This case demonstrates the Bureau’s continued focus on false or misleading representations and businesses’ need to ensure that material information is clearly and promptly disclosed so as to ensure that the representations do not convey to consumers any misleading impressions that are contradicted in the fine print. It should be noted that the Bureau has agreed to more favourable terms than usual in this consent agreement due to Comwave’s prompt and full cooperation in the investigation. 

Avis and Budget reach settlement in alleged misrepresentation of fees and discounts

Vanessa Leung and Ashley Piotrowski

On June 2, 2016, the Competition Bureau reached a consent agreement with Aviscar Inc. and Budgetcar Inc. / Budgetauto Inc., over allegations of false or misleading advertising for prices and discounts on car rentals and associated products.  A Bureau investigation concluded that certain prices and discounts initially advertised were not attainable because consumers were charged additional mandatory fees that were only disclosed later when making a reservation. Pursuant to the consent agreement, the parties will pay a $3 million administrative monetary penalty, as well as $250,000 towards the Bureau’s investigative costs.  The parties have also agreed to implement a compliance program.


In March 2015, the Bureau filed an application against the Aviscar Inc. and Budgetcar Inc. / Budgetauto Inc., alleging that the parties had made false or misleading representations to the public to promote the use of their rental cars and associated products, and that the parties had supplied their rental cars and associated products at a higher price than was advertised to consumer. The representations were made across a broad range of media including print, website, mobile applications, television commercials and electronic messages.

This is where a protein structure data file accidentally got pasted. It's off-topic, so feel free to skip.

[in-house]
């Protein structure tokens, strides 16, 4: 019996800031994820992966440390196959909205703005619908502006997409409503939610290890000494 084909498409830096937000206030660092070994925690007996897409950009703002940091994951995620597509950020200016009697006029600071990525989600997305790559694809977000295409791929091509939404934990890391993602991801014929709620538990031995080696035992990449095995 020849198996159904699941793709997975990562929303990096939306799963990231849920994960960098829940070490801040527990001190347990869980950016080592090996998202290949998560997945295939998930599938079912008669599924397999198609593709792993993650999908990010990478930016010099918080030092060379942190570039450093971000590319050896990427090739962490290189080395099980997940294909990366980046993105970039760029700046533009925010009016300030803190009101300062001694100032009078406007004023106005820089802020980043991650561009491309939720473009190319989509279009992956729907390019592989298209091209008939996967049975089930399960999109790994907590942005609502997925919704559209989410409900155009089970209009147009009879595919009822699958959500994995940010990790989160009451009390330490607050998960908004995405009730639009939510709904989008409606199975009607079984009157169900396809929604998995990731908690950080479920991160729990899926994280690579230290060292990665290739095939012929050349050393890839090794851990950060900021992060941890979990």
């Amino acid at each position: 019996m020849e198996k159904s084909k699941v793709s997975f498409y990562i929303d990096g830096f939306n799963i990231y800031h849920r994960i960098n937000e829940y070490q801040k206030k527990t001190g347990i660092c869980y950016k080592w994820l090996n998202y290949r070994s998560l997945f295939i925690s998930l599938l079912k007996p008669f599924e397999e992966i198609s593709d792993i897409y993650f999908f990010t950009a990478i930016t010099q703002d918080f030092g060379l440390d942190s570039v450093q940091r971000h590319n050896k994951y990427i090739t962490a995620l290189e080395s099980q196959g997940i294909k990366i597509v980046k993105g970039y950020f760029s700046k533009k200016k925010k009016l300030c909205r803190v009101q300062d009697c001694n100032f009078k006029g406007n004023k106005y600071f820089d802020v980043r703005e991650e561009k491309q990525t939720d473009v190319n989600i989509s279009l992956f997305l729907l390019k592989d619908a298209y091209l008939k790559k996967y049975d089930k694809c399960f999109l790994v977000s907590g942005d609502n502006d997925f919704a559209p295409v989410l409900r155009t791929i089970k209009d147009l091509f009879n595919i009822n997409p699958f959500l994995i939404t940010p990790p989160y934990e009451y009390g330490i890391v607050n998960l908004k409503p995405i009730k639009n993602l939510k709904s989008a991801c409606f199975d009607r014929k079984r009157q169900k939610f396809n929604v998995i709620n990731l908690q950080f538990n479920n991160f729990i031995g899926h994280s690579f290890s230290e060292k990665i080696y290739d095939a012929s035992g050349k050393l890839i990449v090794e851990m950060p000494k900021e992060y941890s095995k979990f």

The Bureau argued that the initial price offered in the advertisements created a false general impression about discounts that were allegedly available to consumers for rental cars, which did not take into account mandatory fees that increased the ultimate price of the rental.  Such mandatory fees were allegedly disclosed only once a consumer had chosen to make a reservation. As such, the Bureau’s view was that rental cars were not available at the prices initially advertised to consumers.   The Bureau concluded that these mandatory fees could increase the cost of a rental by 5% to 20% above the initial advertised price. Furthermore, the disclosure associated with these mandatory fees allegedly misled consumers to believe that they were taxes and surcharges levied by government and authorized agencies when in fact they were fees emanating from the parties themselves. To address the Bureau’s concerns, the parties voluntarily redesigned their Canadian websites in July 2015 to ensure consumers are made aware of any mandatory fees when they are first shown the advertised price.

The consent agreement serves as an important reminder to businesses that the general impression of an advertisement is just as important as the fine print, and that mandatory fees that are not clearly disclosed to consumers at the initial stage of advertising a price, including in electronic messages and online price building tools, could result in misleading advertising.  

Competition Tribunal renders a decision in the Toronto Real Estate Board case

Ashley Piotrowski

After five years of back and forth at various levels of court, the Competition Tribunal has rendered a decision in the Toronto Real Estate Board case, partially granting the application brought by the Commissioner of Competition pursuant the abuse of dominance provision (section 79) of the Competition Act.    

As mentioned in our earlier blog posts, the Commissioner’s application involves a challenge by the Commissioner against TREB for allegedly abusing its dominance under section 79 of the Competition Act in relation to membership rules governing the use by members of certain of the board’s multiple listing service® (MLS®) listing data. In particular, the Commissioner alleged that TREB’s rules restricted the manner in which real estate brokers and salespersons may display and use certain MLS® data.

 While the decision has yet to be made public, the Tribunal has released a short summary of its decision that offers some insight into how the Tribunal concluded that TREB’s conduct, on a balance of probabilities, satisfied all three elements of the abuse of dominance provision:

  • The Tribunal determined that TREB substantially or completely controls the supply of MLS®-based residential real estate brokerage services in the GTA.